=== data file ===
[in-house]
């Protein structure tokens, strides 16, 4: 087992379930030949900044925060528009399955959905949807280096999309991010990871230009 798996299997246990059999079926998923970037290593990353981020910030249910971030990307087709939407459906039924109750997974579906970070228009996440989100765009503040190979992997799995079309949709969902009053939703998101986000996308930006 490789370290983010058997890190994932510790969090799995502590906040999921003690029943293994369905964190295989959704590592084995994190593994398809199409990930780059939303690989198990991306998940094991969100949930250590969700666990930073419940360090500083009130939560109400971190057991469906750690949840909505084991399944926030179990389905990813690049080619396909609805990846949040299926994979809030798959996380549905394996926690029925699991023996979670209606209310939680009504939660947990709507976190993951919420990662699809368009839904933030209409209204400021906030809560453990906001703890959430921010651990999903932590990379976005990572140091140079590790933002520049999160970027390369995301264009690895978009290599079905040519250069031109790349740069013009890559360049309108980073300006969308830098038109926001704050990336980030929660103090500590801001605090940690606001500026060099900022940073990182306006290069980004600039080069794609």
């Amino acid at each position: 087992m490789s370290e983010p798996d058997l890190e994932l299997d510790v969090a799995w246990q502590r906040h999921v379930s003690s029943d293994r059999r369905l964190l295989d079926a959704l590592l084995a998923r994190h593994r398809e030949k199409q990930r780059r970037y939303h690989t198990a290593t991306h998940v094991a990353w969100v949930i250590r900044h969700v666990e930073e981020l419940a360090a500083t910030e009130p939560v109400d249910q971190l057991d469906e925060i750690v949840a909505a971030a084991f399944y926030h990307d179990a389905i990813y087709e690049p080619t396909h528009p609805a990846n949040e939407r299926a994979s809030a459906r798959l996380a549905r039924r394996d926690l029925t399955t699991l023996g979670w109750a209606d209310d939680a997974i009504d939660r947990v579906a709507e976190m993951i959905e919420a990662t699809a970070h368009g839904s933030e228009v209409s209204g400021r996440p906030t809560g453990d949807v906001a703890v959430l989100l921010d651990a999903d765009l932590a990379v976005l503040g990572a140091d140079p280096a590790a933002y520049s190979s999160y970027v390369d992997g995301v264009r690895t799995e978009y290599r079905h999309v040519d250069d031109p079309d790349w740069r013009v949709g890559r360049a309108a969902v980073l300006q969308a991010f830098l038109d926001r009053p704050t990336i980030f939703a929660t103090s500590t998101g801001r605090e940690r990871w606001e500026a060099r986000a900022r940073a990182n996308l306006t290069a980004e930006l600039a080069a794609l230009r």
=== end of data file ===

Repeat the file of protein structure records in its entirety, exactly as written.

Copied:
[in-house]
């Protein structure tokens, strides 16, 4: 087992379930030949900044925060528009399955959905949807280096999309991010990871230009 798996299997246990059999079926998923970037290593990353981020910030249910971030990307087709939407459906039924109750997974579906970070228009996440989100765009503040190979992997799995079309949709969902009053939703998101986000996308930006 490789370290983010058997890190994932510790969090799995502590906040999921003690029943293994369905964190295989959704590592084995994190593994398809199409990930780059939303690989198990991306998940094991969100949930250590969700666990930073419940360090500083009130939560109400971190057991469906750690949840909505084991399944926030179990389905990813690049080619396909609805990846949040299926994979809030798959996380549905394996926690029925699991023996979670209606209310939680009504939660947990709507976190993951919420990662699809368009839904933030209409209204400021906030809560453990906001703890959430921010651990999903932590990379976005990572140091140079590790933002520049999160970027390369995301264009690895978009290599079905040519250069031109790349740069013009890559360049309108980073300006969308830098038109926001704050990336980030929660103090500590801001605090940690606001500026060099900022940073990182306006290069980004600039080069794609």
């Amino acid at each position: 087992m490789s370290e983010p798996d058997l890190e994932l299997d510790v969090a799995w246990q502590r906040h999921v379930s003690s029943d293994r059999r369905l964190l295989d079926a959704l590592l084995a998923r994190h593994r398809e030949k199409q990930r780059r970037y939303h690989t198990a290593t991306h998940v094991a990353w969100v949930i250590r900044h969700v666990e930073e981020l419940a360090a500083t910030e009130p939560v109400d249910q971190l057991d469906e925060i750690v949840a909505a971030a084991f399944y926030h990307d179990a389905i990813y087709e690049p080619t396909h528009p609805a990846n949040e939407r299926a994979s809030a459906r798959l996380a549905r039924r394996d926690l029925t399955t699991l023996g979670w109750a209606d209310d939680a997974i009504d939660r947990v579906a709507e976190m993951i959905e919420a990662t699809a970070h368009g839904s933030e228009v209409s209204g400021r996440p906030t809560g453990d949807v906001a703890v959430l989100l921010d651990a999903d765009l932590a990379v976005l503040g990572a140091d140079p280096a590790a933002y520049s190979s999160y970027v390369d992997g995301v264009r690895t799995e978009y290599r079905h999309v040519d250069d031109p079309d790349w740069r013009v949709g890559r360049a309108a969902v980073l300006q969308a991010f830098l038109d926001r009053p704050t990336i980030f939703a929660t103090s500590t998101g801001r605090e940690r990871w606001e500026a060099r986000a900022r940073a990182n996308l306006t290069a980004e930006l600039a080069a794609l230009r």